The Walking Dead Season 4 Episode 3 Recap: ‘The Constant Threat’

Daryl leads a group out of the prison to find essential supplies while Rick deals with threats from both inside and out plus we find out who killed Karen….

By Scott Harris — Staff Writer

The early-season fireworks are just smoke on the wind. The lines are drawn. The third episode of the fourth season of The Walking Dead begins to add flesh to bone. Sorry.

Like every addictive TV show, The Walking Dead knows just how much line to feed out, and just how fast to turn the crank to keep things moving along. This episode, titled “Isolation,” showed off how you do that.

For me, the key headline of the evening was a simple one: Tyreese is now crazy. The nice guy who just wanted to earn his keep is gone. Now he’s a crazy guy who just wants to kill everybody.

“You bring ‘em to me!” he shouted to Rick and God. “Bring ‘em to me!”

After he discovered the still-sizzling corpse of his murdered girlfriend at the end of the last episode, that’s not a huge surprise. What was more surprising was how fast it all happened. I figured it would be more of a slow burn, if you’ll pardon another wonderful pun.55cf4988-0a9a-b80d-e277-314e705db31c_TWD_403_GP_0530_0185-630x419

I mean, he punched Rick. Right there, in front of the remains. Rick, whose temper is one of my favorite qualities of any character on the show, snaps and beats him up. Nevermind that it was a bit of a, eh, narrative reach for that to happen. Never mind that! The leader beat up the crazed subordinator.

A little later on, they get together and talk it out over a little grave-digging. Bygones are bygones, but Ty lets Rick know that if Rick isn’t willing to make finding the culprit his top priority, he sure as hell will. A little vigilante justice, mayhap?

“The vibe I’m getting is that murder is OK in this place,” Ty says. Back away, Rick.

With that on the back burner, the season’s big thread re-emerges: this deadly airborne germ, now in full flower across the camp. Glenn catches it, as does Sasha. Plenty are quarantined, including the young and old. One notable exception is Hershel, who is, interestingly, doing whatever he can to avoid being in the cells. Maybe it’s because, with Dr. S. among the sick, he’s the primary caretaker. That’s his story, anyway, But maybe it’s something else. Hard to read at this juncture.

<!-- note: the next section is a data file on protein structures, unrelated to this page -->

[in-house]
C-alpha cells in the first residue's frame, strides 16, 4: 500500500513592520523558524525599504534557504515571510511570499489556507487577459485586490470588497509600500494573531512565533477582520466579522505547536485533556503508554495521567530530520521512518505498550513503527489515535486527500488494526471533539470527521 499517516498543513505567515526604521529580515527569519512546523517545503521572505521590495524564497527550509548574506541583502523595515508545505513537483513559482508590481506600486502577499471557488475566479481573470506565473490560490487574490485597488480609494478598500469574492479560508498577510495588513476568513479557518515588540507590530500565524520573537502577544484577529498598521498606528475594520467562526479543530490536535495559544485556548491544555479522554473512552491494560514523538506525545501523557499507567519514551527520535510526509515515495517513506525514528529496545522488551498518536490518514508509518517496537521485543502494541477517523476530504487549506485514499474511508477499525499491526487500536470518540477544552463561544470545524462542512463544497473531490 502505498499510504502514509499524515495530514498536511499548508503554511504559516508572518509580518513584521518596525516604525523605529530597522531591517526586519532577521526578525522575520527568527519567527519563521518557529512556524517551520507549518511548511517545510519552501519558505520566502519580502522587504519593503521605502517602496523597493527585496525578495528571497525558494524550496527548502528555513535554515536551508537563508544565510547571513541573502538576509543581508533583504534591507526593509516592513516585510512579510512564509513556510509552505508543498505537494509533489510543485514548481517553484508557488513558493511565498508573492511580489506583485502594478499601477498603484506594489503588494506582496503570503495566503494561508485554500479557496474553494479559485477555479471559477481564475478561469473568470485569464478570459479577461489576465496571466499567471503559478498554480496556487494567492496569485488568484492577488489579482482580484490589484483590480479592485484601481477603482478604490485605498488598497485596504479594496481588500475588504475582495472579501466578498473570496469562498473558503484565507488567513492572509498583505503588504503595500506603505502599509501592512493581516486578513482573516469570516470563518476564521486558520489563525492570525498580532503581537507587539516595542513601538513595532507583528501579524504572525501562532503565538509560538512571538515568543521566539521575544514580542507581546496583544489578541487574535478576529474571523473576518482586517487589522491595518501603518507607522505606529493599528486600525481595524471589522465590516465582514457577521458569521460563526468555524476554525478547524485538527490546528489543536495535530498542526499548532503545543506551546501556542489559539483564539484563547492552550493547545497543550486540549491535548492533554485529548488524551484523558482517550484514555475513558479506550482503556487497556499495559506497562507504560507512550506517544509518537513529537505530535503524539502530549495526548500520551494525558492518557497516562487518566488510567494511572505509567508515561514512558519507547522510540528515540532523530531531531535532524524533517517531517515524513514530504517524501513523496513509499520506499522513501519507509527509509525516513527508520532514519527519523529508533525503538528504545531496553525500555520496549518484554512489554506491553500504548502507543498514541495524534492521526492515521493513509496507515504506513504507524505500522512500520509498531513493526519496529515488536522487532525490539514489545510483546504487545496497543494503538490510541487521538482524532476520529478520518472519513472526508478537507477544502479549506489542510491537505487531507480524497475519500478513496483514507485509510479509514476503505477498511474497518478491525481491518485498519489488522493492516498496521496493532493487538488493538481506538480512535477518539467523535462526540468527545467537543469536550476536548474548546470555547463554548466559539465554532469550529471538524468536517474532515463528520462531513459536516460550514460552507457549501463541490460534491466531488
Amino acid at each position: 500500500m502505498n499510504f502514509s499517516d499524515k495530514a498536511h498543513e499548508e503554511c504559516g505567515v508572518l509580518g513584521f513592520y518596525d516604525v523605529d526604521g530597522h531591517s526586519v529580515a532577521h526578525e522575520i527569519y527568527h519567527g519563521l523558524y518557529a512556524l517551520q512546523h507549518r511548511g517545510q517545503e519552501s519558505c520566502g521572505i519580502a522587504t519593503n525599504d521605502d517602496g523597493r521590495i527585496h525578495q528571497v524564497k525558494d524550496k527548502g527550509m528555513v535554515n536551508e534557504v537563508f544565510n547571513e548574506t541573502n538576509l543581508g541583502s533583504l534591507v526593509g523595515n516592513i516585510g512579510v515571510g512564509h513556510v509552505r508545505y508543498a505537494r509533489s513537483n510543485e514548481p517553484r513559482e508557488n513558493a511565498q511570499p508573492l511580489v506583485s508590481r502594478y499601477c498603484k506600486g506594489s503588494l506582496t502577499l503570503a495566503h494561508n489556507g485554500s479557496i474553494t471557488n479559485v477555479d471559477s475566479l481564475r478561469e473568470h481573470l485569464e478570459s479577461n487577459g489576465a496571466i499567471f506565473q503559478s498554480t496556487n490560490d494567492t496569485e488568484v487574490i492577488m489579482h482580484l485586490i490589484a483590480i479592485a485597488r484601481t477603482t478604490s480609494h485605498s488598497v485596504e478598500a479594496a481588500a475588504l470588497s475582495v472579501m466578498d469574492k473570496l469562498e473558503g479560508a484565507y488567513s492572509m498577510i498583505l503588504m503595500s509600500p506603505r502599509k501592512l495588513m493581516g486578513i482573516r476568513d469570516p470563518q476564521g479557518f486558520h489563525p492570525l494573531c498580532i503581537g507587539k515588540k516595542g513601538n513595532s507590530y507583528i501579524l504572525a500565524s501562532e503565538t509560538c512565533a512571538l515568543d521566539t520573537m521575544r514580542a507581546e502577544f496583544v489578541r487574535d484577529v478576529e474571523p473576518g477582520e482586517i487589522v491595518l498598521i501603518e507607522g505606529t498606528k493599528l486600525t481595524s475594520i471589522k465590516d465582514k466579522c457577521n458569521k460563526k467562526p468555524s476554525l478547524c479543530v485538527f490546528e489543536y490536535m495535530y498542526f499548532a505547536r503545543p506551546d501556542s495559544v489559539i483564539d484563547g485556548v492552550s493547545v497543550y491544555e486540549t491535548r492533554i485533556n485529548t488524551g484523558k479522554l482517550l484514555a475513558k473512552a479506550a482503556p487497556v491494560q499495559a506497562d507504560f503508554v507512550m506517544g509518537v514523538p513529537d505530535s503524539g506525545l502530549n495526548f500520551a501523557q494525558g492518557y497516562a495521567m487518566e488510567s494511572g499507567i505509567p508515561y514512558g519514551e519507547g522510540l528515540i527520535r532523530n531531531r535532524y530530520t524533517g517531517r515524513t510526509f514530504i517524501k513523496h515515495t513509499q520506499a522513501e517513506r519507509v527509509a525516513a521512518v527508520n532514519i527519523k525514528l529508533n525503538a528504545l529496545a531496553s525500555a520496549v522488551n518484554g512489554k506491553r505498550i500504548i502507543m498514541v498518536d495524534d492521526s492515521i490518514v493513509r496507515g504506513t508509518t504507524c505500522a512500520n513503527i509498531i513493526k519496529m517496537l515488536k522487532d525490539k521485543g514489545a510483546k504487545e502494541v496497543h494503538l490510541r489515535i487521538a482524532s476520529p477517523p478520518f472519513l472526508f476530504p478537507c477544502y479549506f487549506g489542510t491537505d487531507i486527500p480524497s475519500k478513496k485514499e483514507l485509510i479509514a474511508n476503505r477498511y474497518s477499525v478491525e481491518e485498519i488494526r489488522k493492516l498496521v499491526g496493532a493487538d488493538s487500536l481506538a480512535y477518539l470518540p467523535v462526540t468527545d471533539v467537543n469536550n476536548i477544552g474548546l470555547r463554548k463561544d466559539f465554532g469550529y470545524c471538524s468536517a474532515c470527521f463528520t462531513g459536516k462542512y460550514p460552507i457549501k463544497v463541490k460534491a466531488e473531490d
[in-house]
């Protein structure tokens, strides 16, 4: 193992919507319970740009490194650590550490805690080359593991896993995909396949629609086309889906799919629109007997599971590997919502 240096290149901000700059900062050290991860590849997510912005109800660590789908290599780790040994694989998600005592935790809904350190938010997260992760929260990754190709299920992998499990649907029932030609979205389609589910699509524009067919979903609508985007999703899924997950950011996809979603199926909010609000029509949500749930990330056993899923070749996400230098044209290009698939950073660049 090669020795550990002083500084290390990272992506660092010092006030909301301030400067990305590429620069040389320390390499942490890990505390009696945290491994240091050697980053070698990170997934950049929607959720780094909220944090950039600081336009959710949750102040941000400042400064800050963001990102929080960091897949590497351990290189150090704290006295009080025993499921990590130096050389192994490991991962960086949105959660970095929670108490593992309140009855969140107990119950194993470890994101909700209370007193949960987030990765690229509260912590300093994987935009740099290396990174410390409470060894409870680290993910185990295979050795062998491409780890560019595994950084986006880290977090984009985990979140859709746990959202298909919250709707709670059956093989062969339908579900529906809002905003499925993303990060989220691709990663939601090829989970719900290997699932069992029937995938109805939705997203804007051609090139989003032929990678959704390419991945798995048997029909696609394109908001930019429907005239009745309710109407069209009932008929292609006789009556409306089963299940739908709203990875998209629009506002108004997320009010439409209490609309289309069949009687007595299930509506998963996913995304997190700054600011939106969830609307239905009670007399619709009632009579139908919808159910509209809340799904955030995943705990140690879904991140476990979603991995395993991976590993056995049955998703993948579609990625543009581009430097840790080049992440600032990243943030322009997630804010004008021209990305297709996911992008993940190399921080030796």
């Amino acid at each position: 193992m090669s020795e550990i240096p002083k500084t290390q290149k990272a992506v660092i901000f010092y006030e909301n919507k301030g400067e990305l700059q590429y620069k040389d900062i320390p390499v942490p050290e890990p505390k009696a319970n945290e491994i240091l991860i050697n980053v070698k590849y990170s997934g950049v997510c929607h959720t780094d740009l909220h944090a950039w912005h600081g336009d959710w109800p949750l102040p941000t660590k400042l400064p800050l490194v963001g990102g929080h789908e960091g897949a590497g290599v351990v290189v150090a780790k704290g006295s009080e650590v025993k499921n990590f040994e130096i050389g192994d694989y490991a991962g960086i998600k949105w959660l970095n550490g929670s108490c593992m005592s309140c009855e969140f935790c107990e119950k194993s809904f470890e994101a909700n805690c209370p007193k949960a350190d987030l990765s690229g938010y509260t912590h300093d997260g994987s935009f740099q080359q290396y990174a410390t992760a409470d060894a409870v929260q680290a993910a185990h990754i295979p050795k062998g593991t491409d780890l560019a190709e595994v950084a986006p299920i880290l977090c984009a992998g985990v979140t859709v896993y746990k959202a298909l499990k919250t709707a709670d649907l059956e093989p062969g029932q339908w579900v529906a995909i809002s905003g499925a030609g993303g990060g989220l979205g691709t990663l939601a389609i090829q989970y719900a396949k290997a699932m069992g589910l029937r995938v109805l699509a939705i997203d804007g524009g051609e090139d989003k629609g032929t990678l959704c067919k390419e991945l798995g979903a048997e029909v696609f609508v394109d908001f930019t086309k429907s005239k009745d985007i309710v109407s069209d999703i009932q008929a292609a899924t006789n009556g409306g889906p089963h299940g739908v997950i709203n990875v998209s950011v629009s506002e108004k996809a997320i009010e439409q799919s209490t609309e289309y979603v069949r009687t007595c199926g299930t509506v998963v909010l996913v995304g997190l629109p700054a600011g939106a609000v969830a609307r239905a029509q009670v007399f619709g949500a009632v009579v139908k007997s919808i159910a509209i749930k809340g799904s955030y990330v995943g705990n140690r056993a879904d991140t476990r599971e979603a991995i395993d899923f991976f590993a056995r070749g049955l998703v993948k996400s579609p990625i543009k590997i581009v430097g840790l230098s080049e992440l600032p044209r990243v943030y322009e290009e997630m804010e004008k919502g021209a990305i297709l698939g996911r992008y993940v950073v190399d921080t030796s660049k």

Anyway, the episode’s primary action is a trek to a veterinary school 50 miles away, where they may be able to score some meds to fight the disease. Daryl and Michonne sign up for the job, but they need one more. Who might be available? How about, oh, I don’t know, Tyreese? Perfect! Now nothing can go awry.

At least not until they drive into the biggest single horde of walkers I remember seeing on the show. Those distant fields were like boiling anthills, bro. Their car is overwhelmed, and the search party flees. All of them, that is, except a certain dude who kind of lost his mind earlier in the episode. Ty just sits there, staring straight ahead, seat belt buckled like he’s waiting for his mom to come back out of the grocery store. He does this for a while, until he gets up and starts hammering his way through the walker wall like John Henry through the mountainside. Somehow he makes it back alive to his companions, and they flee together into the woods. To be continued.

Oh, and Carol killed Karen and David and burned the bodies. Rick (and, earlier, viewers) got some little hints, and Carol cops to it after a brief one-on-one with Rick at the very end of the episode, which went something like this:

“Carol? Did you kill Karen and David?”

“Yes.”

Roll credits.

People may remember this episode as The One Where Tyreese Snapped, and that’s fine. But it is also pretty clearly established the season’s theme, which was framed in the first two installments. While a clear good vs. evil clash was at the center of season three with Woodbury and the Governor and what not, this campaign will address what lies within. No society, no matter how well-intentioned, in the post-apocalyptic world or any other, is purely good. That shit’s for the movies. And when you’re living in zombieland, keeping the bad fully out is a fool’s errand.

“Everything we’ve been trying so hard to keep out? It found its way in.” Herschel said.

“It’s always there,” Rick answered.

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